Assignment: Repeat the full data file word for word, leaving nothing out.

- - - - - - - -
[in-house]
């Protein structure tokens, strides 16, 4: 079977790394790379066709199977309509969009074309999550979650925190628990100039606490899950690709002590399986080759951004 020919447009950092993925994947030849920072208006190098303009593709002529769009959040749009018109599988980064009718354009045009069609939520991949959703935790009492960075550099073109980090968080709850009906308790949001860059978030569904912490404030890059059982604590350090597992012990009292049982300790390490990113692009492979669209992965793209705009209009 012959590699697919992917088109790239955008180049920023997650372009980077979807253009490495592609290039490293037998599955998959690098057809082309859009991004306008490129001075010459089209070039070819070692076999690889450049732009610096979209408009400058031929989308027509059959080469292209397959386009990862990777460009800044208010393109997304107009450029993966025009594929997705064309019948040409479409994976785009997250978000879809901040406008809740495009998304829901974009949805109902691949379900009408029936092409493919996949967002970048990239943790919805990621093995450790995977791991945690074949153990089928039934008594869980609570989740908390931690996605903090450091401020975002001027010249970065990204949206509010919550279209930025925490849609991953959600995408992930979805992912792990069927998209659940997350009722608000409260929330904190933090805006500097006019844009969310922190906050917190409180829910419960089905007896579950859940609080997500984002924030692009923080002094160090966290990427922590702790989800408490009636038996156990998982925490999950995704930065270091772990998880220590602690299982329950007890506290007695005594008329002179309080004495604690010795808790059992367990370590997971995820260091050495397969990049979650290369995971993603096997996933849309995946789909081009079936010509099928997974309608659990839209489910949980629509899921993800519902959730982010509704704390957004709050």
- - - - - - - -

[in-house]
């Protein structure tokens, strides 16, 4: 079977790394790379066709199977309509969009074309999550979650925190628990100039606490899950690709002590399986080759951004 020919447009950092993925994947030849920072208006190098303009593709002529769009959040749009018109599988980064009718354009045009069609939520991949959703935790009492960075550099073109980090968080709850009906308790949001860059978030569904912490404030890059059982604590350090597992012990009292049982300790390490990113692009492979669209992965793209705009209009 012959590699697919992917088109790239955008180049920023997650372009980077979807253009490495592609290039490293037998599955998959690098057809082309859009991004306008490129001075010459089209070039070819070692076999690889450049732009610096979209408009400058031929989308027509059959080469292209397959386009990862990777460009800044208010393109997304107009450029993966025009594929997705064309019948040409479409994976785009997250978000879809901040406008809740495009998304829901974009949805109902691949379900009408029936092409493919996949967002970048990239943790919805990621093995450790995977791991945690074949153990089928039934008594869980609570989740908390931690996605903090450091401020975002001027010249970065990204949206509010919550279209930025925490849609991953959600995408992930979805992912792990069927998209659940997350009722608000409260929330904190933090805006500097006019844009969310922190906050917190409180829910419960089905007896579950859940609080997500984002924030692009923080002094160090966290990427922590702790989800408490009636038996156990998982925490999950995704930065270091772990998880220590602690299982329950007890506290007695005594008329002179309080004495604690010795808790059992367990370590997971995820260091050495397969990049979650290369995971993603096997996933849309995946789909081009079936010509099928997974309608659990839209489910949980629509899921993800519902959730982010509704704390957004709050």